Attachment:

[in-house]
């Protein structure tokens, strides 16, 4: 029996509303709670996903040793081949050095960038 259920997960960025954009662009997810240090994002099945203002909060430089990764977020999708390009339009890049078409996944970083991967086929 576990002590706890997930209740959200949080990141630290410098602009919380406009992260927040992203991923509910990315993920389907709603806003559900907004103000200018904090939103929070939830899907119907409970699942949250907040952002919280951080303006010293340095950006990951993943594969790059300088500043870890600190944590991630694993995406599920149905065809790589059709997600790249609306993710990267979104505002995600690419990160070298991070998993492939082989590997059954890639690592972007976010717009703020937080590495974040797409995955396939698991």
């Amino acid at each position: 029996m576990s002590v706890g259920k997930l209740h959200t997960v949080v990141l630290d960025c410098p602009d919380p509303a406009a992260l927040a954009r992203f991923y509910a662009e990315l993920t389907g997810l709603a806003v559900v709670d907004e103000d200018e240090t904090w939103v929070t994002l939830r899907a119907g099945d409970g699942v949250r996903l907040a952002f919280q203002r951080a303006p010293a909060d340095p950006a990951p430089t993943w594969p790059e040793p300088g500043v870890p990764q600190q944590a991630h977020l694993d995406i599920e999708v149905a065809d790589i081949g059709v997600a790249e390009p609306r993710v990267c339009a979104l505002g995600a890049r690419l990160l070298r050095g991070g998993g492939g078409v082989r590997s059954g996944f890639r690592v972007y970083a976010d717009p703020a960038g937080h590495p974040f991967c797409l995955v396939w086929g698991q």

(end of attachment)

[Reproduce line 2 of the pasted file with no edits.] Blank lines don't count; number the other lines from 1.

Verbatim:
């Protein structure tokens, strides 16, 4: 029996509303709670996903040793081949050095960038 259920997960960025954009662009997810240090994002099945203002909060430089990764977020999708390009339009890049078409996944970083991967086929 576990002590706890997930209740959200949080990141630290410098602009919380406009992260927040992203991923509910990315993920389907709603806003559900907004103000200018904090939103929070939830899907119907409970699942949250907040952002919280951080303006010293340095950006990951993943594969790059300088500043870890600190944590991630694993995406599920149905065809790589059709997600790249609306993710990267979104505002995600690419990160070298991070998993492939082989590997059954890639690592972007976010717009703020937080590495974040797409995955396939698991």